Intolerance: New Yorkers may not look lightly on racial intolerance or sexual intolerance, but one intolerance has recently become not only acceptable, but desirable, to the point that people who don't have it wish they did, and those who think they might have it discuss their prejudices endlessly at all public gatherings, drawing large crowds and exciting interest and sympathy. It is called "lactose intolerance", and it arises from the belief that the average American's body has been ravaged by a chronic overload of sweet fizzy drinks, choco-peanut-marshmallow fudge- brownie sundaes, cheese-caulked pizza, and fallout sheltersful of tinned pasta with zombified meat chunks (viz, "Spaghettios with Little Franks"). This belief is correct enough, but the stylish lactose-intolerant holds the further conviction that this state of affairs can be entirely fixed (for them) by avoiding all milk products.

Some, a small number, genuinely are lactose- intolerant. Most, however, are not. And yet at restaurants, butter goes untasted, wary diners lunge to fend off undesired dustings of parmesan, and creme brulee languishes in the kitchens. At groceries, soy cheese and milk substitutes - Rice Dream and VitaSoy - crowd the shelves, drawing in anti-lactose trendies with new age package art. In dining- rooms, hosts and hostesses wring their hands, never knowing how many guests will reject the quiche and send back the gateau St Honore. They are lucky if their guests' intolerance stops at lactose, because now that the spread of Prozac has devalued neurosis and depression as interesting ailments, New Yorkers have turned to food allergies as the new unifying topic of collective calamity. Every day, more high- living New Yorkers conclude that they are allergic to wheat, yeast, alcohol, salt, eggs, caffeine or sugar, and compete for the attention of choice nutritionists. Last week,when the American Cancer Society announced that alcohol causes cancer, along with beef, pork and lamb, vegetarians and teetotallers crowed in triumph; bon viveurs wept.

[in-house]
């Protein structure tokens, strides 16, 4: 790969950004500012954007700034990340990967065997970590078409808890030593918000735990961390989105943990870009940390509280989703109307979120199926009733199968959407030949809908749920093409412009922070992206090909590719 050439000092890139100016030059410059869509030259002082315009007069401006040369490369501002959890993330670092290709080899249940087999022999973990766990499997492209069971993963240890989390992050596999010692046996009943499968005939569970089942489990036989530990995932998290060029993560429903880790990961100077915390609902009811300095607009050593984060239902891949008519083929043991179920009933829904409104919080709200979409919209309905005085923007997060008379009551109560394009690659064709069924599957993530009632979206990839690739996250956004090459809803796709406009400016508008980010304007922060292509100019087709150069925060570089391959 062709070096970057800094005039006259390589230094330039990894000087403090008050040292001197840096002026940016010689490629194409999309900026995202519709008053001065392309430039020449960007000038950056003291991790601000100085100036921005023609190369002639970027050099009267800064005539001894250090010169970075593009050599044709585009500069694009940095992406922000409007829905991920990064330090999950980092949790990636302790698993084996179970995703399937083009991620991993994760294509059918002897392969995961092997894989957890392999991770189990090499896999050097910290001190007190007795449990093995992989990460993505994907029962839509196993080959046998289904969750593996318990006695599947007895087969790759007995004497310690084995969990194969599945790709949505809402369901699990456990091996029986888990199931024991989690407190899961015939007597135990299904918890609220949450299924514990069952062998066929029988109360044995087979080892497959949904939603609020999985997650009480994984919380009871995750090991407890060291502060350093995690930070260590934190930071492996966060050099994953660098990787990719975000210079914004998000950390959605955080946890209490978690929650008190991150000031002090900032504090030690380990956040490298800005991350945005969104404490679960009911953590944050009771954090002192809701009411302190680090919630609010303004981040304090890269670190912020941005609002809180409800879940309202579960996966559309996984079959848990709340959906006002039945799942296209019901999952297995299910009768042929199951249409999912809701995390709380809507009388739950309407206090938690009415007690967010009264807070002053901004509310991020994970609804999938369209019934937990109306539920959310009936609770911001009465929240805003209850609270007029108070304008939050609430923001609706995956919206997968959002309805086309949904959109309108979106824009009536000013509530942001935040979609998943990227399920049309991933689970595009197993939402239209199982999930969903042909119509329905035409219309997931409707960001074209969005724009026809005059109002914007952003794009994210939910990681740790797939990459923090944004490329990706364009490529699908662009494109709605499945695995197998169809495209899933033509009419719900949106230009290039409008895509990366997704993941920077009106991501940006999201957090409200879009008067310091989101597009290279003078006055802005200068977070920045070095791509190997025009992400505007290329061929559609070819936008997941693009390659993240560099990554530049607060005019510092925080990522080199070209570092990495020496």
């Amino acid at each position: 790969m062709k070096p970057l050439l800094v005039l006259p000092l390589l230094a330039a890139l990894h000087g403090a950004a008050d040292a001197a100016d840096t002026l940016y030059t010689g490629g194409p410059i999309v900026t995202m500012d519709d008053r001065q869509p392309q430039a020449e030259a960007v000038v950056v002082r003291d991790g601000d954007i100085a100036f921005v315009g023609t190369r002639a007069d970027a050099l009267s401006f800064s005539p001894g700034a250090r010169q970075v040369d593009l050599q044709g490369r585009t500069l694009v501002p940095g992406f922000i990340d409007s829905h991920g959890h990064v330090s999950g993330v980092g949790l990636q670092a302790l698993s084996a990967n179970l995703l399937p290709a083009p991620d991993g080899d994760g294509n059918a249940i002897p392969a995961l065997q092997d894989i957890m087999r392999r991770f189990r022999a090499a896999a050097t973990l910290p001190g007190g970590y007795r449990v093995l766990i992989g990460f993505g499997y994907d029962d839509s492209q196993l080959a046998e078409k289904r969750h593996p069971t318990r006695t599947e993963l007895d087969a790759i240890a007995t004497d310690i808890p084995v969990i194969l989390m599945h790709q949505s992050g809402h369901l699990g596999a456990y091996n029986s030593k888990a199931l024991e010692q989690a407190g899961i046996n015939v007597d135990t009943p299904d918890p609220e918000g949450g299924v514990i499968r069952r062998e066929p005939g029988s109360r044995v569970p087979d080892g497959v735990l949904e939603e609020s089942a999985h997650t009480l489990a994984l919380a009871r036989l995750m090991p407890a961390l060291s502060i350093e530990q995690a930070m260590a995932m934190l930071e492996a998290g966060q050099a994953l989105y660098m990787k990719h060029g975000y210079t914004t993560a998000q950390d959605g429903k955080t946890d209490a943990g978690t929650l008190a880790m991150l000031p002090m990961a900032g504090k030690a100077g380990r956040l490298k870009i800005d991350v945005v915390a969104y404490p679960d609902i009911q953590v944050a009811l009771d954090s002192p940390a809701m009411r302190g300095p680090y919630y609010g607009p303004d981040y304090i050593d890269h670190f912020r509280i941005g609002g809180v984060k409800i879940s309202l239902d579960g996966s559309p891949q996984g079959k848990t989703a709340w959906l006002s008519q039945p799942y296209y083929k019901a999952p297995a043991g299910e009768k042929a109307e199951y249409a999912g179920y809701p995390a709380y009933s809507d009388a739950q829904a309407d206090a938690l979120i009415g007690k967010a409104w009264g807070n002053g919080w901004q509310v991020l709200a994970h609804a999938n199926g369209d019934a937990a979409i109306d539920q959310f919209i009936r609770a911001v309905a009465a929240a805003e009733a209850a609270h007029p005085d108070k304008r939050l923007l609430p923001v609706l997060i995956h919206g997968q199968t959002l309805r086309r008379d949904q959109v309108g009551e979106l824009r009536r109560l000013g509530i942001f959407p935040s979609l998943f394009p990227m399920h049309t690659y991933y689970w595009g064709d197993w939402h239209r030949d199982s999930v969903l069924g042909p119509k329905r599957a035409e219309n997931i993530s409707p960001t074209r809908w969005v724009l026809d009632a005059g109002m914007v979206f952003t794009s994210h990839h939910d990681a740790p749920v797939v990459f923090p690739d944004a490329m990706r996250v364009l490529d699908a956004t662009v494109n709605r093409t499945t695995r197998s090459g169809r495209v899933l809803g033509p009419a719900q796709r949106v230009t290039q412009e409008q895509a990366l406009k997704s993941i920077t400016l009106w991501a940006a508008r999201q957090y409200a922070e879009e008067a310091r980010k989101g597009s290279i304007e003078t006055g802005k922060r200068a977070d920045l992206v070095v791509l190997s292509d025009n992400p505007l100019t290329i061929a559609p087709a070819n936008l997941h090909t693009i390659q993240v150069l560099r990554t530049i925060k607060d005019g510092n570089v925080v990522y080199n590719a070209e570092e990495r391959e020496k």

The death of the epicure may have arrived, but the tables are sagging at the wake. Redemptive health cuisine outlets have sprung up like crocuses across town, with deceitfully upbeat, Edenic names that hint at the real quest of the food- intolerant: immortality. At the Caravan of Dreams, diners munch on aromatic, soy-infused curds; at Paradise and Lunch, businessmen elbow past models and television execs to secure the last tiny parcels of steamed vegetables tossed in extra virgin olive oil. "I gotta eat, but the things I eat gotta be limited," one says to the other. At speciality grocery stores such as SoHo's Grassroots - a temple to safe food - health addicts stock up on everything from meatless corned beef to lactose-free dark chocolate with walnuts and raisins. "I believe in overwhelming the customer with inventory," the owner, Michael Fox, boasts. Sandra Bullock shops at Grassroots, and next week the store will provide an organic juice bar for those tireless slaves of health, the Grateful Dead. This is Utopian food, whipped up for a race of Titans with indigestion. At the very least, it has the advantage of making bulimia unnecessary.